Organic Farming and the Ideal Dilemma

I feel there is a lot of discussion about organic and a insensible amount of research comparing it to conventional farming, but very little critically addressing the legislation – EC Regulation (2008) No 834/2007 On organic production and labelling of organic products. This is important because, for what is supposed to be the EU’s gold standard eco-regulation, it is disastrously simple to make it more eco-friendly… so simple in fact that any teenagers with GSCE science could do it in a single breath. This matters, for producers, consumers and of course, for the environment and our global effort for sustainable living.

  1. There is a scientific fallacy written into the legislation

Can you imagine if aeronautical engineering legislation was derived from a belief that the Earth was flat? What about if regulations governing the approval of medicines were restricted based on astrological systems of thought? How many planes would fall out of the sky? how many lives would be lost as effective medicine are held back because mars isn’t in the right zodiacal house? When we allow mistaken notions of reality to drive approaches to problem solving the outcome is negative more often than not.

What about if our global effort to save the environment were based on the Appeal to Nature? Well, this is how the Organic Regulation is written.

The regulation begins:

“Organic production is an overall system of farm management and food production that combines best environmental practices, a high level of biodiversity, the preservation of natural resources, the application of high animal welfare standards and a production method in line with the preference of certain consumers for products produced using natural substances and processes”

The problem here is a big one… it is suggesting that natural substances and process are better than non-natural substances and processes, this is the famous natural=good myth and it has no place in regulation because it doesn’t exist in reality. This is a myth that the Royal Society of Chemistry think we should have grown out of by around age 14. The Royal Society (2006) teaching materials on the natural myth mention organic farming specifically.

Having a myth like this in legislation is the same as having a regulation that says “Let’s govern aviation in accordance with the belief of some consumers that the Earth is flat”. It’s nonsense. It is one thing for consumers to believe in a myth, but it is unthinkable for a piece of legislation to enforce this.

Immediately after the first sentence above, the regulation claims that “organic thus plays a dual social role”. On the one hand it gives consumers what they want – ‘natural’ products, and on the second hand wants to use ‘best environment practices’. The problem is that the two are often incompatible. ‘Natural’ and eco-friendly are often opposing forces. Making compromises on two fronts like this usually means you end up doing neither very well. This is exemplified by the surprise among consumers that organic isn’t as natural as they might think, and the disdain among many scientists that it prohibits some of our best environmental practices. You can either be the most environmental, or the most natural, but certainly not both!

The regulation really needs to be split into two separate regulations – one for eco-friendly products and one for natural products- although hopefully demand for the latter would diminish as soon as consumers realise that natural and best-for-the-environment are not synonymous terms.

The legislation bans or prohibits a number of things, not on any scientifically rational basis, but instead on consumer whim. In a sense it puts the environment in the hands of market trends. One example is the phrasing in the text prohibiting GMOs / They are banned not for environmental reasons but instead because they are incompatible with “consumers’ perception of organic products”. This is the wrong reason to ban anything, specifically if your goal is to save the environment. Banning something because consumers don’t like it is different from banning something because it is bad for the environment.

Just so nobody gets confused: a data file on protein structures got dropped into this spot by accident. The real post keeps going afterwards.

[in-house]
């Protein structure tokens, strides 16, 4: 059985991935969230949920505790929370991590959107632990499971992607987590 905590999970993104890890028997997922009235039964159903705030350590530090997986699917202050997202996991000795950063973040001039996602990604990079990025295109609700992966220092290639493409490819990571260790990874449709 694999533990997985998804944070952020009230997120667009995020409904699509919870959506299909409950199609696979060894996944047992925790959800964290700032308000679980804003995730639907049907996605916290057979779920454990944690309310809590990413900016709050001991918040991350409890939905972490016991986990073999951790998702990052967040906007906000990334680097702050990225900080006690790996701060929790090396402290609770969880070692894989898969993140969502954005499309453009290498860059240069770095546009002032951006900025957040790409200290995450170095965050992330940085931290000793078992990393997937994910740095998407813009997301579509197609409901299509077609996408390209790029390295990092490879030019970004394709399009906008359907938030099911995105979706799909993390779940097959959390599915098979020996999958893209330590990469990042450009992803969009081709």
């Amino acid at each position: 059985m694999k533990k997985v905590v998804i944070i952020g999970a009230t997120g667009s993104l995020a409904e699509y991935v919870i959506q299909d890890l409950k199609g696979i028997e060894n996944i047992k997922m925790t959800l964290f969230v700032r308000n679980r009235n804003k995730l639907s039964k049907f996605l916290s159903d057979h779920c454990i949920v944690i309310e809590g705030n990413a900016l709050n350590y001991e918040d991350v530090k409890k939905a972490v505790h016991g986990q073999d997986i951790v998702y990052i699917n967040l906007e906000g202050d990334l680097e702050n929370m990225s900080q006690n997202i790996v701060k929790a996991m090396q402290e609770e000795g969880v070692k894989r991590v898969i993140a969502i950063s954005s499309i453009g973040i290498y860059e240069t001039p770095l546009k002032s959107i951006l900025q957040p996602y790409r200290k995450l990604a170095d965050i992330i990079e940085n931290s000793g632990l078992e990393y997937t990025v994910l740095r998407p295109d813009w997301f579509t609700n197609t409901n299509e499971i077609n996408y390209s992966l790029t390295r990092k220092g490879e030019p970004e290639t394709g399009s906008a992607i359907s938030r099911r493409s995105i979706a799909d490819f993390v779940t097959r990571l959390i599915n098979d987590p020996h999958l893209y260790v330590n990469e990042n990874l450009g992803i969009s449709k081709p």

On top of this, the regulation later rules that only Organic farmers are allowed to label themselves using terms like ‘eco-friendly’, meaning that if an organic farming method is less ecological than a rational alternative, the organic farmer can still market himself as eco-friendly, while the rational farmer cannot. This is extremely unfair on both producer and consumers. The farmers I wish to buy from are the real eco-farmers, but they are hidden in the market because of the organic favouritism from the EU. This makes it very difficult for scientifically informed consumers wishing to express their ecological conscience at the supermarket to find products that share the same eco-values. Organic certainly is not that choice for precisely the same reason I wouldn’t board a plane designed by a flat-earther.

So why can’t this work? The Ideal Dilemma

This sort of irrational prohibition of anything not ‘natural’ is a problem because we know that it will always on average deliver worse outcomes than an equivalent scheme which has the fallacy removed. That is to say, both evidence-driven approaches and ideational or preference-led approaches to farming may draw on scientific knowledge to learn what the best practice’s are but while an evidence-driven approach can do whatever works, ideational approaches can only ever be equal to whatever works minus any methods prohibited by its pre-concocted paradigms and preferences. This notion was briefly touched on by Bahlai et al (2010) in a paper comparing organic and IPM, but I don’t think the importance of the statement was fully realised. Let’s take it from the top…

Start with a problem and a desire to solve it. This could be anything from ‘how to get the bus stop on time’, ‘how to solve the AIDS crisis in Africa’ or, as I will focus on, ‘how to provide enough food with minimal impacts on ecosystems’. For any given problem there may be a number of solutions or approaches. Our first move is to create a toolkit which contains all possible solutions ever proposed for a given problem, no matter how good or bad. This is the All-Approaches toolkit (figure 1a). For agriculture it contains every pest control method ever conceived for every pest that ever existed; every method of delivering nutrients, saving water, maintaining soil health; every tractor engine ever designed; every rotation thought-up; every combination of crops, cover crops and so on…